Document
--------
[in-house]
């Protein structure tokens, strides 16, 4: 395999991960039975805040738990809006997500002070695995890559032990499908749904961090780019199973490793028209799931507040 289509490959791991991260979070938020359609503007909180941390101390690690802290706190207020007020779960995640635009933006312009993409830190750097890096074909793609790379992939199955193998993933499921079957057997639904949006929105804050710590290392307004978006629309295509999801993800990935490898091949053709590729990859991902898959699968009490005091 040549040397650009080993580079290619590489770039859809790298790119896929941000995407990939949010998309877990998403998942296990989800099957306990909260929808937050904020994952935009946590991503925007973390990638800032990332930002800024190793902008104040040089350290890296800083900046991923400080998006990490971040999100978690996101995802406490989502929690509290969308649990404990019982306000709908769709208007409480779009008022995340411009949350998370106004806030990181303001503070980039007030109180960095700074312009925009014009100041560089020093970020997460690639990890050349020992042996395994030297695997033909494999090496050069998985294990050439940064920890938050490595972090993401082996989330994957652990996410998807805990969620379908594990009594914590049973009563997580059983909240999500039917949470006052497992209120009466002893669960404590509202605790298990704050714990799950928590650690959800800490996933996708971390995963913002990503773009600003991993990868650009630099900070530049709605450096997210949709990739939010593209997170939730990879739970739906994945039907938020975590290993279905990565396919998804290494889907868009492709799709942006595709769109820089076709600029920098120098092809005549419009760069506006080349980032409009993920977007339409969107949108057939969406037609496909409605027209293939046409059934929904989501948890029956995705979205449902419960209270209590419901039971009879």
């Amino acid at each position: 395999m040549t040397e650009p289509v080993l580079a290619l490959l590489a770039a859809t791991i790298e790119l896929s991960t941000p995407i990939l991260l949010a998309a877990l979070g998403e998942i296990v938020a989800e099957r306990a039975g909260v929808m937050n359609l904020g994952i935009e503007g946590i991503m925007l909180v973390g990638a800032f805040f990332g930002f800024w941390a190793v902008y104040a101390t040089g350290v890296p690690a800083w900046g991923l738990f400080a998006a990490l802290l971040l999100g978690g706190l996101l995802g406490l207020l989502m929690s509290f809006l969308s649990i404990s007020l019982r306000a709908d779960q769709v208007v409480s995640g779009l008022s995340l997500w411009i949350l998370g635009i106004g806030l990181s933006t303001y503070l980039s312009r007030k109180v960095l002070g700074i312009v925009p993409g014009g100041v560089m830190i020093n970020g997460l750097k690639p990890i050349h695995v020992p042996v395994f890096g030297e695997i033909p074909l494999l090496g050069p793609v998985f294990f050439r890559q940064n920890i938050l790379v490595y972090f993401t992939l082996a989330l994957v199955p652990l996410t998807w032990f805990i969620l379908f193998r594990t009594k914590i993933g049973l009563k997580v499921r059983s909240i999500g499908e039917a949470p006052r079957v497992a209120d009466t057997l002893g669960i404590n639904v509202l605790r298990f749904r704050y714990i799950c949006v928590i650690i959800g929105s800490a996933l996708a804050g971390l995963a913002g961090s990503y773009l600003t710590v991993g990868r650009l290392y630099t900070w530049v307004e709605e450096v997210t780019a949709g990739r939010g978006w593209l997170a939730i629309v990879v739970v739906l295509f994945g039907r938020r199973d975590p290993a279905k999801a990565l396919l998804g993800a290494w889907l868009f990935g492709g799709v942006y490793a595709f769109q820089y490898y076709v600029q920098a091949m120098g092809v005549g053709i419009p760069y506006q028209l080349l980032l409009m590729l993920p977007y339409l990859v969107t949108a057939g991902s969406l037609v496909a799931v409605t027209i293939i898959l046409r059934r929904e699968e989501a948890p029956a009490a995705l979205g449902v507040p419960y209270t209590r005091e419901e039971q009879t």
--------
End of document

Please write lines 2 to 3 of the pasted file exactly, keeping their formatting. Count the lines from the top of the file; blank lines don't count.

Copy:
């Protein structure tokens, strides 16, 4: 395999991960039975805040738990809006997500002070695995890559032990499908749904961090780019199973490793028209799931507040 289509490959791991991260979070938020359609503007909180941390101390690690802290706190207020007020779960995640635009933006312009993409830190750097890096074909793609790379992939199955193998993933499921079957057997639904949006929105804050710590290392307004978006629309295509999801993800990935490898091949053709590729990859991902898959699968009490005091 040549040397650009080993580079290619590489770039859809790298790119896929941000995407990939949010998309877990998403998942296990989800099957306990909260929808937050904020994952935009946590991503925007973390990638800032990332930002800024190793902008104040040089350290890296800083900046991923400080998006990490971040999100978690996101995802406490989502929690509290969308649990404990019982306000709908769709208007409480779009008022995340411009949350998370106004806030990181303001503070980039007030109180960095700074312009925009014009100041560089020093970020997460690639990890050349020992042996395994030297695997033909494999090496050069998985294990050439940064920890938050490595972090993401082996989330994957652990996410998807805990969620379908594990009594914590049973009563997580059983909240999500039917949470006052497992209120009466002893669960404590509202605790298990704050714990799950928590650690959800800490996933996708971390995963913002990503773009600003991993990868650009630099900070530049709605450096997210949709990739939010593209997170939730990879739970739906994945039907938020975590290993279905990565396919998804290494889907868009492709799709942006595709769109820089076709600029920098120098092809005549419009760069506006080349980032409009993920977007339409969107949108057939969406037609496909409605027209293939046409059934929904989501948890029956995705979205449902419960209270209590419901039971009879």
């Amino acid at each position: 395999m040549t040397e650009p289509v080993l580079a290619l490959l590489a770039a859809t791991i790298e790119l896929s991960t941000p995407i990939l991260l949010a998309a877990l979070g998403e998942i296990v938020a989800e099957r306990a039975g909260v929808m937050n359609l904020g994952i935009e503007g946590i991503m925007l909180v973390g990638a800032f805040f990332g930002f800024w941390a190793v902008y104040a101390t040089g350290v890296p690690a800083w900046g991923l738990f400080a998006a990490l802290l971040l999100g978690g706190l996101l995802g406490l207020l989502m929690s509290f809006l969308s649990i404990s007020l019982r306000a709908d779960q769709v208007v409480s995640g779009l008022s995340l997500w411009i949350l998370g635009i106004g806030l990181s933006t303001y503070l980039s312009r007030k109180v960095l002070g700074i312009v925009p993409g014009g100041v560089m830190i020093n970020g997460l750097k690639p990890i050349h695995v020992p042996v395994f890096g030297e695997i033909p074909l494999l090496g050069p793609v998985f294990f050439r890559q940064n920890i938050l790379v490595y972090f993401t992939l082996a989330l994957v199955p652990l996410t998807w032990f805990i969620l379908f193998r594990t009594k914590i993933g049973l009563k997580v499921r059983s909240i999500g499908e039917a949470p006052r079957v497992a209120d009466t057997l002893g669960i404590n639904v509202l605790r298990f749904r704050y714990i799950c949006v928590i650690i959800g929105s800490a996933l996708a804050g971390l995963a913002g961090s990503y773009l600003t710590v991993g990868r650009l290392y630099t900070w530049v307004e709605e450096v997210t780019a949709g990739r939010g978006w593209l997170a939730i629309v990879v739970v739906l295509f994945g039907r938020r199973d975590p290993a279905k999801a990565l396919l998804g993800a290494w889907l868009f990935g492709g799709v942006y490793a595709f769109q820089y490898y076709v600029q920098a091949m120098g092809v005549g053709i419009p760069y506006q028209l080349l980032l409009m590729l993920p977007y339409l990859v969107t949108a057939g991902s969406l037609v496909a799931v409605t027209i293939i898959l046409r059934r929904e699968e989501a948890p029956a009490a995705l979205g449902v507040p419960y209270t209590r005091e419901e039971q009879t």